FULLY KRAUSENED - Dies est ein baseball blog

CATCHER OF THE WEEK: Officer Ron Karkovice

In this feature, we will help you acquaint yourself with some of the finest practitioners of the most thankless task in baseball to ever don the “tools of ignorance” for our beloved Chicago Baseball teams. We begin this series with White Sox legend Ron Karkovice.

I grew up watching the early to mid-90s White Sox teams which won a couple division championships, and those clubs were backstopped by light-hitting, but defensive stalwart Ron Karkovice.

Ron Karkovice
“Officer” Ron Karkovice

“Officer” Karkovice, as Ken “Hawk” Harrelson dubbed him, had the unenviable task of backing up, and eventually replacing future Hall-of-Famer Carlton Fisk after he was originally called up in the 1986 season.

Early in his career, he memorably caught Joe Cowley’s no-hitter in Anaheim against the Angels, and even added a home run himself in the game. That earned him the distinction of being the only White Sox backstop to hit a home run in a game in which he caught a no-hitter. He later caught Wilson Alvarez’s no-no, in his 2nd career start (and White Sox debut) at Baltimore. He is one of five South Side catchers to catch multiple no-hitters.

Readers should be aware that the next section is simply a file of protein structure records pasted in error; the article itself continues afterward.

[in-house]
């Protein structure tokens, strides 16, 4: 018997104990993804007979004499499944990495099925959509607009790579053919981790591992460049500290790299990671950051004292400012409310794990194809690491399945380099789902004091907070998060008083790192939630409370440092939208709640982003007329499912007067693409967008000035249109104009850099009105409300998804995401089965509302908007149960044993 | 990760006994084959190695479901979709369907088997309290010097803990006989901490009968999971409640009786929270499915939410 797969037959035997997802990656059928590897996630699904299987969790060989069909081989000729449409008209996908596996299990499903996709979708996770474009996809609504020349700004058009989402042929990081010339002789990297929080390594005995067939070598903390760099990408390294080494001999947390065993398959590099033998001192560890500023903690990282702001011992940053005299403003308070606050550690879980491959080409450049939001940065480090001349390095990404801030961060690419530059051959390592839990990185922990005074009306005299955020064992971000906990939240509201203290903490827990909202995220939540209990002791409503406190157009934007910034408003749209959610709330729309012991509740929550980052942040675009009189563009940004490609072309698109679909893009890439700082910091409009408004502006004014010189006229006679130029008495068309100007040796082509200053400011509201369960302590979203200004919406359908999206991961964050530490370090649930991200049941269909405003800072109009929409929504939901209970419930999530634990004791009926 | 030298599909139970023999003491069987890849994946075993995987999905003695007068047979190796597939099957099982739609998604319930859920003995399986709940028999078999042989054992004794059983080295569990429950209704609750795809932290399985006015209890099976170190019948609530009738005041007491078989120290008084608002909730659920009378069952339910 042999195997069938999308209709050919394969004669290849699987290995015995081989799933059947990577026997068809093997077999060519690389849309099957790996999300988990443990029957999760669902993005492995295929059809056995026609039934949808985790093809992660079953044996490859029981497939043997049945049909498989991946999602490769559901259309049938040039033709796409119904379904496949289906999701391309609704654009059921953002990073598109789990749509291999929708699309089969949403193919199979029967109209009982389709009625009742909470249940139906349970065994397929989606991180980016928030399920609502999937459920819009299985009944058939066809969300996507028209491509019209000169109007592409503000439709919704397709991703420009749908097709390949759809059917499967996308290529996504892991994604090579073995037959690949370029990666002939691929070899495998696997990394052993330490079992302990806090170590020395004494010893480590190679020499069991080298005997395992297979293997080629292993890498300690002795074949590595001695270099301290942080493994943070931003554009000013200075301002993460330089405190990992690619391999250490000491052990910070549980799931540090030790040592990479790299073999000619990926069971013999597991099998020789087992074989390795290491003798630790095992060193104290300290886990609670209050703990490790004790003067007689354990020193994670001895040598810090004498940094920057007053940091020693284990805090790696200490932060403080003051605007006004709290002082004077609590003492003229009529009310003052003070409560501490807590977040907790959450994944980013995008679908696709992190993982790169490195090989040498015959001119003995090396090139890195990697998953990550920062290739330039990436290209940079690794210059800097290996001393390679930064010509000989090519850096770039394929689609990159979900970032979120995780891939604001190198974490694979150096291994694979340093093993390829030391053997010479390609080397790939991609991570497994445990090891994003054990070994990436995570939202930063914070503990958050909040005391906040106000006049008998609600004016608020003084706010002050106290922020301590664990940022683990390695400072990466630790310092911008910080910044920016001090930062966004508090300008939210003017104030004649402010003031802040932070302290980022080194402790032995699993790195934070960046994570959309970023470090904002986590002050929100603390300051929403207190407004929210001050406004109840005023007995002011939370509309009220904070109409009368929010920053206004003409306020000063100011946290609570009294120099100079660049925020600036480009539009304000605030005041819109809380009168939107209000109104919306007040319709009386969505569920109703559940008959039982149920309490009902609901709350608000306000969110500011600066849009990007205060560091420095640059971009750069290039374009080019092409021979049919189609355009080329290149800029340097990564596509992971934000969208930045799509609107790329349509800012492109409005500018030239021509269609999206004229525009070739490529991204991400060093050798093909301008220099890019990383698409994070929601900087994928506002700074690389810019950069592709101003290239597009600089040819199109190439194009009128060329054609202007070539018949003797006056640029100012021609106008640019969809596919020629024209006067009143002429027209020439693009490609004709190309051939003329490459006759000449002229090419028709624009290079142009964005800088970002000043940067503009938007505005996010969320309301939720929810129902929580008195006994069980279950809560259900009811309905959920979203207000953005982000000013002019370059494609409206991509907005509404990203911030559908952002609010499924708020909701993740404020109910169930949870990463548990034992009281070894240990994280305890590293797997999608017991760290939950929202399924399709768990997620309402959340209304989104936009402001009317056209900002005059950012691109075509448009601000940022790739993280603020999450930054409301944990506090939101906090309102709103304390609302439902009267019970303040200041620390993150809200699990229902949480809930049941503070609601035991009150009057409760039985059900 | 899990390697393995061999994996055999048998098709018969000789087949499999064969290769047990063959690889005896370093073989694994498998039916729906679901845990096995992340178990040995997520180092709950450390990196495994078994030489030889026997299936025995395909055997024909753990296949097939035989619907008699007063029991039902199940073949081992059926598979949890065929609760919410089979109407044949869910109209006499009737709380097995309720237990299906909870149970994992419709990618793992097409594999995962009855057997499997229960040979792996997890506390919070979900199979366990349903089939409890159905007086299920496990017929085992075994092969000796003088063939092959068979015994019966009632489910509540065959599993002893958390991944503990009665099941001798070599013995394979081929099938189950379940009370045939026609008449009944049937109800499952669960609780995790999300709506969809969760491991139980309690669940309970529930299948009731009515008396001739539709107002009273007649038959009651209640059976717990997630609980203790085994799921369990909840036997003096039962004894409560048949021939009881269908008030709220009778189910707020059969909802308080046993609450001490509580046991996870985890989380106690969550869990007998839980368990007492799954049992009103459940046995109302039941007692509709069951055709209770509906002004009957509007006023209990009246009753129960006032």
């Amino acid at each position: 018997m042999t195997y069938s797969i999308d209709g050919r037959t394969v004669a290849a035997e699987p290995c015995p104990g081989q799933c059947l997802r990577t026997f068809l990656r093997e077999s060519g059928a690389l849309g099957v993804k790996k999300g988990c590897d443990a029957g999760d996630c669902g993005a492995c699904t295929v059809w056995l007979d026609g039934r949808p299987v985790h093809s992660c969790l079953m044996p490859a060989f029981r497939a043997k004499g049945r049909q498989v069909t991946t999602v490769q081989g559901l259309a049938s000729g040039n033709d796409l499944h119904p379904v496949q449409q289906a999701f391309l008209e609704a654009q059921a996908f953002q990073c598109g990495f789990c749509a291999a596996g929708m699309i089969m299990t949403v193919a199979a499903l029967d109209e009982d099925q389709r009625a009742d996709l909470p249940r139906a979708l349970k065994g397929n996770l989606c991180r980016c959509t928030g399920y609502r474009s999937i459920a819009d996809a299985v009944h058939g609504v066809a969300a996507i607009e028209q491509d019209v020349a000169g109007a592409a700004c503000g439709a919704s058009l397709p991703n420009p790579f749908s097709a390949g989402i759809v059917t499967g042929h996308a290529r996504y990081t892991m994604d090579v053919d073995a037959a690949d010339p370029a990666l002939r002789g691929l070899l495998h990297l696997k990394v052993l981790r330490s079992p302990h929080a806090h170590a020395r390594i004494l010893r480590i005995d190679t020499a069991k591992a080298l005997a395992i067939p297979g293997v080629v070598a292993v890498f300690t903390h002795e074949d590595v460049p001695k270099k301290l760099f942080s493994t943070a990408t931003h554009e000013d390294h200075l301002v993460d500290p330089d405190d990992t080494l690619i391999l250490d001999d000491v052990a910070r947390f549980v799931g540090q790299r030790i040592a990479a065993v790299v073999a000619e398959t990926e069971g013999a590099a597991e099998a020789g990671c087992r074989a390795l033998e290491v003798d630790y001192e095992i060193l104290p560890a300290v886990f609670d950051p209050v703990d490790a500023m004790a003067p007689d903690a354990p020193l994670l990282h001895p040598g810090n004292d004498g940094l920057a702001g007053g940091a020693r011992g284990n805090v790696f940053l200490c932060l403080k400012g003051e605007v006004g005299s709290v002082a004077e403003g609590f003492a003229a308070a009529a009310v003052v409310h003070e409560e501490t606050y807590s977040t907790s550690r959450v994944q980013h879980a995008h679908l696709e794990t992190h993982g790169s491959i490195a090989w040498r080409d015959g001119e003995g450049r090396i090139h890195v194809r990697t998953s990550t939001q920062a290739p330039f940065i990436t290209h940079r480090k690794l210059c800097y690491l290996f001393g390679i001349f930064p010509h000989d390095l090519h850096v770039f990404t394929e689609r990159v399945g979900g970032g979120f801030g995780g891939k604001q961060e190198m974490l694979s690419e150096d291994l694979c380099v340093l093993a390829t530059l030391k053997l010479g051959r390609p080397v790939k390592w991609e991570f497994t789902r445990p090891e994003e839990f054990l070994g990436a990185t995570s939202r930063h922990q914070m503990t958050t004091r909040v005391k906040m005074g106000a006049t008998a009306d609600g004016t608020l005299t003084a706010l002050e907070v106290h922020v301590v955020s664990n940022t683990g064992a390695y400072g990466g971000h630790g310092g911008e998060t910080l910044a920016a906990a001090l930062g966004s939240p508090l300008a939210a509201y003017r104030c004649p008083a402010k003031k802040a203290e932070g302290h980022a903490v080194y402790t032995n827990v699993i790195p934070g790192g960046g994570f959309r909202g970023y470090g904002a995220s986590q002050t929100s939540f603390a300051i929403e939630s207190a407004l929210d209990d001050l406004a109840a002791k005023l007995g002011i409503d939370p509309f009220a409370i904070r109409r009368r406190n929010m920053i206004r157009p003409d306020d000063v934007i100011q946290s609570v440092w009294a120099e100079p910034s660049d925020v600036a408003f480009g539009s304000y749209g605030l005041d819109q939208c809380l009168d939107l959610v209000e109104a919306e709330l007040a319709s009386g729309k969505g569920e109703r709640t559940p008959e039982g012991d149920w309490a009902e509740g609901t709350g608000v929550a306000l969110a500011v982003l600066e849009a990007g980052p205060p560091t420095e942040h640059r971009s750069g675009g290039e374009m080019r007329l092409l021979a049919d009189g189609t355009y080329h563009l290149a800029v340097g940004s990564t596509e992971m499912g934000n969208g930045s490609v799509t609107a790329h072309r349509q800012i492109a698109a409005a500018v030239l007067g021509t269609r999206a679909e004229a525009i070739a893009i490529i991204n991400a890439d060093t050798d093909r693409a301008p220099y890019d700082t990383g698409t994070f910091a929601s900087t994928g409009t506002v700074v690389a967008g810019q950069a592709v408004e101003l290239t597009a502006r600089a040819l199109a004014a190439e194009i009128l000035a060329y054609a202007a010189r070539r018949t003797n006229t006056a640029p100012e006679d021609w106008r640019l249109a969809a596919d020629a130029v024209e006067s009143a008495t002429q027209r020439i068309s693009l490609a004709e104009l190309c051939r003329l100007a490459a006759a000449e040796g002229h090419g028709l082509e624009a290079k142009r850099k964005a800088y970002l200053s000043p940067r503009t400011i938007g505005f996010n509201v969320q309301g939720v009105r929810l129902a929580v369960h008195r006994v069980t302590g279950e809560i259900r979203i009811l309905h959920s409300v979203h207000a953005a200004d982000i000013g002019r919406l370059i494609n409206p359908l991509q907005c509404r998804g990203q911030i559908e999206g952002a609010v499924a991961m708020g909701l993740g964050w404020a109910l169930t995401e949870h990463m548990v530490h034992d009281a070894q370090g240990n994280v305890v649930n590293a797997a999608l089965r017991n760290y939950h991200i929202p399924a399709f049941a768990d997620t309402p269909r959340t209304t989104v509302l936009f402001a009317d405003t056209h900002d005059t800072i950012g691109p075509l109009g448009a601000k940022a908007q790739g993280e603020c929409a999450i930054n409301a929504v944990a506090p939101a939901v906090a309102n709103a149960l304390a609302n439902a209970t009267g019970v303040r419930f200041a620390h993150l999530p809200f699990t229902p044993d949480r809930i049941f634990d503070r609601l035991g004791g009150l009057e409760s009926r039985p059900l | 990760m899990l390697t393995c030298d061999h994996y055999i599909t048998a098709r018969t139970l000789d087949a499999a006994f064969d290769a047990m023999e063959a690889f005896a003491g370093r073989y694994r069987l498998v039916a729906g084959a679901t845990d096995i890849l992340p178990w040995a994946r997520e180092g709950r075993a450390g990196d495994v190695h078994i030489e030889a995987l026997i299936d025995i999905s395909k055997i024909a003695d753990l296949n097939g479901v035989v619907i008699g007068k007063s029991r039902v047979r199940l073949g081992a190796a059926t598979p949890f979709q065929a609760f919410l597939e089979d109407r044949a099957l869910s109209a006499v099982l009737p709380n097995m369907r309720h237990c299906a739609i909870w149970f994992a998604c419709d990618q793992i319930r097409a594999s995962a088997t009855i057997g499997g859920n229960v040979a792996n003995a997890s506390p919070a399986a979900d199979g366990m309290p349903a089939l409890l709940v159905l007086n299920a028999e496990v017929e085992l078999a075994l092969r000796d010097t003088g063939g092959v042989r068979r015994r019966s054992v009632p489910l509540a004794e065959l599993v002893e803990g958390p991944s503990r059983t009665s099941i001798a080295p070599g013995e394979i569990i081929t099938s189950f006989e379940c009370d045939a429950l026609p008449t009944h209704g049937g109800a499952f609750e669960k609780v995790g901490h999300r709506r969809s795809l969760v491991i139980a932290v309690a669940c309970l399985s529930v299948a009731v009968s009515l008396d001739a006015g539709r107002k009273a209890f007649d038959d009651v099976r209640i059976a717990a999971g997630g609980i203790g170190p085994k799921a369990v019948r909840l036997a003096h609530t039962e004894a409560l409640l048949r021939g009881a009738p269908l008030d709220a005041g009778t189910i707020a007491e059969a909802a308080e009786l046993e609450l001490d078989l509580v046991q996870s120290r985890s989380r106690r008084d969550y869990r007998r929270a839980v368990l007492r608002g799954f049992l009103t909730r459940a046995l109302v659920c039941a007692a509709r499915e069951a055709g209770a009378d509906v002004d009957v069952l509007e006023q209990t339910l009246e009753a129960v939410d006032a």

Once he took over the starting job behind the plate, Karkovice carved out a nice career for himself. He never hit more than 20 home runs in a single season, but his value was in throwing out would-be base-stealers.

During the 1993 AL West championship season, Karkovice nabbed a career-high 54% of would-be base-stealers. That, along with the 20 home runs that season, helped him to a career-high WAR of 3.2 that season.

Like many catchers, he wasn’t blessed with speed, only stealing 24 bags himself during his 12-year career. He did, however, hit an inside-the-park grand slam at the Metrodome at the end of the 1990 season.

For his career, Karkovice caught 41% of potential base-stealers, which helped him to a baseball-reference career WAR of 14.2, which rates higher than AJ Pierzynski’s 12.9, despite Karko’s anemic offensive production for his career.

Karkovice hung up the mask after the 1997 season, and he later took on a few coaching gigs, most recently managing the Camden Riversharks starting in the 2013 season.

Leave a Reply

Your email address will not be published. Required fields are marked *

FULLY KRAUSENED © 2019 Frontier Theme